James Daane has explored the unpreachability of predestination in his book The Freedom of God: A Study of Election and Pulpit (1973). “Sermons on election are so rare,” Daane writes, “that even a regular churchgoer may never hear one…. And the rare occasion when a minister does venture to preach on election is more likely to be an apologetic lecture defending a particular form of the doctrine than a sermon proposing election as something in which the hearer should place his faith and ground his trust” (p. 14). This last sentence is important. In the New Testament predestination is not so much a doctrine to be taught as good news to be proclaimed. When the Apostle Paul writes that “those God foreknew he also predestined to be conformed to the likeness of his Son … And those he predestined, he also called; those he called, he also justified; those he justified, he also glorified” (Rom 8:29-30) he was not engaging in a bit of abstract theological speculation; he was proclaiming gospel to the believers in Rome and offering a powerful word of hope and encouragement. God has predestined you to glory! Therefore, you need not fear “trouble or hardship or persecution or famine or nakedness or danger or sword” (Rom 8:35). The biblical language of predestination is first- and second-person discourse. It is a way of speaking the gospel to those who have died with Christ in Baptism and been raised to new life in the Church.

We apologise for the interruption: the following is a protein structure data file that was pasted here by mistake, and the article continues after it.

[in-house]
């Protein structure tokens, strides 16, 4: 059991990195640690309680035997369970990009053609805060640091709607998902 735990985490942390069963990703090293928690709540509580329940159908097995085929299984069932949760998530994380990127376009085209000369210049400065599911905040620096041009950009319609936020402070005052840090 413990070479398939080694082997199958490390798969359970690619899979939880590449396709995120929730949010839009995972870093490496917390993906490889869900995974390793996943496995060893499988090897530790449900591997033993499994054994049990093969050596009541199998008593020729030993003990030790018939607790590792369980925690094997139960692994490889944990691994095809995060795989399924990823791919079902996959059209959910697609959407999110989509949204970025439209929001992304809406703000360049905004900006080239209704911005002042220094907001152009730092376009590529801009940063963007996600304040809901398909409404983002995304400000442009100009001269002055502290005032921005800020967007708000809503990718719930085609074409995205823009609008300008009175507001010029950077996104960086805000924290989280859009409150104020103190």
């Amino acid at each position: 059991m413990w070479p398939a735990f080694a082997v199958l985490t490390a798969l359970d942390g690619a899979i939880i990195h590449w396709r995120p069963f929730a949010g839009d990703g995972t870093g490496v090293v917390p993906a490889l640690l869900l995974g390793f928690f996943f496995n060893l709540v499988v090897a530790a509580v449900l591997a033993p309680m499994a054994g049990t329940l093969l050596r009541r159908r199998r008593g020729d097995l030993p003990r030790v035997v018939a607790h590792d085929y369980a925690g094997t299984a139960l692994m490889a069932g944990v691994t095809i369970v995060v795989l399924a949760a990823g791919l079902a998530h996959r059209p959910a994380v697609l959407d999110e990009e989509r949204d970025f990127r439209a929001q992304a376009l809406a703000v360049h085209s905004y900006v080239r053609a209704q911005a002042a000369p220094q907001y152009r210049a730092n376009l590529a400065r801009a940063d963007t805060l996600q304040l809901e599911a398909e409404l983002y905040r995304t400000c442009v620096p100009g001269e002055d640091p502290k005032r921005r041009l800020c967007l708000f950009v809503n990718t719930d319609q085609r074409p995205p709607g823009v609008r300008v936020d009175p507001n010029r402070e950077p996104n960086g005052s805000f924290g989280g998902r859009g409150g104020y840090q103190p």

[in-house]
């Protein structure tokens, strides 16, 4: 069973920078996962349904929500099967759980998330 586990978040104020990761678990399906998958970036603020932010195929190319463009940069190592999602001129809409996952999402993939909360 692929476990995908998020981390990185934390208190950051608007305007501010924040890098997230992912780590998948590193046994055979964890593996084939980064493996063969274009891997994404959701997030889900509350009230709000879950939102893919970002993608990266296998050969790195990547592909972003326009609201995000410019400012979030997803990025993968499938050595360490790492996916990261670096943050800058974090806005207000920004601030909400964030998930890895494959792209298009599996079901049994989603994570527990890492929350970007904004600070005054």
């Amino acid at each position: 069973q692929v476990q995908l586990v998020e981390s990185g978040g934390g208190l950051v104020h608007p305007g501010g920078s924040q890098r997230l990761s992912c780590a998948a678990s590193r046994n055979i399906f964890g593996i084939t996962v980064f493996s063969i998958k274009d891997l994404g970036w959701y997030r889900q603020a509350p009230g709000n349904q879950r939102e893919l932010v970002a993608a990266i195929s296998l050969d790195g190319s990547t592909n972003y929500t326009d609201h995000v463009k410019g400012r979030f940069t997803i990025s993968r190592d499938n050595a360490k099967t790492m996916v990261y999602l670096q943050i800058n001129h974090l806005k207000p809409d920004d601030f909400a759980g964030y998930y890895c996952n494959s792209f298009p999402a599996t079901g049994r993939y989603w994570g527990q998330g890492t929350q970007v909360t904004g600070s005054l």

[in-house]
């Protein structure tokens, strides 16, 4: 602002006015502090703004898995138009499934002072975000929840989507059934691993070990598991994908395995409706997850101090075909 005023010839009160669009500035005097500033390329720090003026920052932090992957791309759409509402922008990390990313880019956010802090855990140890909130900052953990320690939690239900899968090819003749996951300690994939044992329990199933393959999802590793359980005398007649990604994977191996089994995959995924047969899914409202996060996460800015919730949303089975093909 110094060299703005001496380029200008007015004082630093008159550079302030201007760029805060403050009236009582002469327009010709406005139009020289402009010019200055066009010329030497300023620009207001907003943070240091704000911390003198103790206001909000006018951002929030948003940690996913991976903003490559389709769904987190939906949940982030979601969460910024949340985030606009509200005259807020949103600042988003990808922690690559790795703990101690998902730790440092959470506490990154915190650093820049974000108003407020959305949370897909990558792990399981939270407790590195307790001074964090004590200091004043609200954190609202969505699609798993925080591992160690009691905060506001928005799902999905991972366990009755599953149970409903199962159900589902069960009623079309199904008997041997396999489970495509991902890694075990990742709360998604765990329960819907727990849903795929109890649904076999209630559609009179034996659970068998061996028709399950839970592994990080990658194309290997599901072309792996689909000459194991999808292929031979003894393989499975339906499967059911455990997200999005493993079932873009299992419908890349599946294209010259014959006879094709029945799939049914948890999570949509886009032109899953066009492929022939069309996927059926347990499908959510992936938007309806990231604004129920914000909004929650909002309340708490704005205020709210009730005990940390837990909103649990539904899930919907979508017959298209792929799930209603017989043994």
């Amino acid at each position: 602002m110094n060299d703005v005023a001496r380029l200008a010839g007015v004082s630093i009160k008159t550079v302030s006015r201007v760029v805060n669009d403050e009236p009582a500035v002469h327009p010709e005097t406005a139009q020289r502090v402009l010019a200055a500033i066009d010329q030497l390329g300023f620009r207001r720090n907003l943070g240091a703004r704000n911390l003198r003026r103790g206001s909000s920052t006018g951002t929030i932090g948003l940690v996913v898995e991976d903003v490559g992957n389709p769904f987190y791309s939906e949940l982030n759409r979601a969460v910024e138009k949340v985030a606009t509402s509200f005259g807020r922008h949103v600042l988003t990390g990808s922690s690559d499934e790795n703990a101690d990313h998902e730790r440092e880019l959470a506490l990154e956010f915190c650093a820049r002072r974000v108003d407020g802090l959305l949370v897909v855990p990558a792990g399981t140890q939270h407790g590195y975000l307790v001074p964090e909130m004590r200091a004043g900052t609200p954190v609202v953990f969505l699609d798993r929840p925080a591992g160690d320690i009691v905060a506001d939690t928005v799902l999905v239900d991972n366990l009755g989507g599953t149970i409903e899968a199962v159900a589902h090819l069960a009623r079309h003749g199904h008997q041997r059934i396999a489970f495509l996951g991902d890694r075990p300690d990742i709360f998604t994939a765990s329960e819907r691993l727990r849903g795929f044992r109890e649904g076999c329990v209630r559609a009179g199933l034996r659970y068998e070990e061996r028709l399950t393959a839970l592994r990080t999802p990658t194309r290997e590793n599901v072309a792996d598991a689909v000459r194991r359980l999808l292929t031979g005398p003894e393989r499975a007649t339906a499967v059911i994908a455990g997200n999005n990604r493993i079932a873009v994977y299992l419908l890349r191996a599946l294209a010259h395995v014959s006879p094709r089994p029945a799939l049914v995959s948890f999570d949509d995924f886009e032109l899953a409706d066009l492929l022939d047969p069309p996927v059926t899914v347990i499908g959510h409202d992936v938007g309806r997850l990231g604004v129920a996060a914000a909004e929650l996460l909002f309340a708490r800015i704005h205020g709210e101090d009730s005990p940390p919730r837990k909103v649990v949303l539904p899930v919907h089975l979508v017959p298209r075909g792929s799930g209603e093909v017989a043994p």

Fr. Kimel has more interesting stuff (though I'm not sure I agree with all of it) in part IV, about bringing back preaching about predestination.

Saturday, May 08, 2010

More and different links...

I've updated the sidebar!

Some More Catholic History

This undated (but apparently pre-1969) photo comes from a Flickr set of a Catholic wedding held at St. Francis Xavier Church in Kansas City Missouri (good pictures of the interior as it is today).

It's an interesting piece of liturgical history.  First, this convert, who frequently sits way up front, is amused by the typical Catholic pattern of almost everyone sitting way, way back, even at a wedding.  The headwear of the women in the congregation is worth noting too.  Many of the women wear hats and the veils worn are small, not like the ones we usually see today among Catholic veil-wearers.

Some other liturgical notes:

There are six candles lit, suggesting this is perhaps a simple Missa Cantata.  Something I've never seen photos of before as far as I can remember.  Interestingly, there are no chairs or stools for members of the wedding party, suggesting they stood or knelt for the whole Mass.  At this wedding, the members of the wedding party   are all seated in the sanctuary. It would be interesting to look at a bunch of old photos to see what the various practices were over time and in different locations.

As far as customs go, the photos show that the priest wore a surplice for the wedding itself with no cope.

The dress of the servers in white albs or cassocks with white surplices is interesting, one I don't think I've ever seen before. This was (and is) as I understand it a Jesuit church (relevant because of, for instance, the Domincan parishes where servers were dressed as mini-Dominicans or mini-Dominican prelates.).  Was this a Jesuit thing?  Just an idiosyncratic  local thing?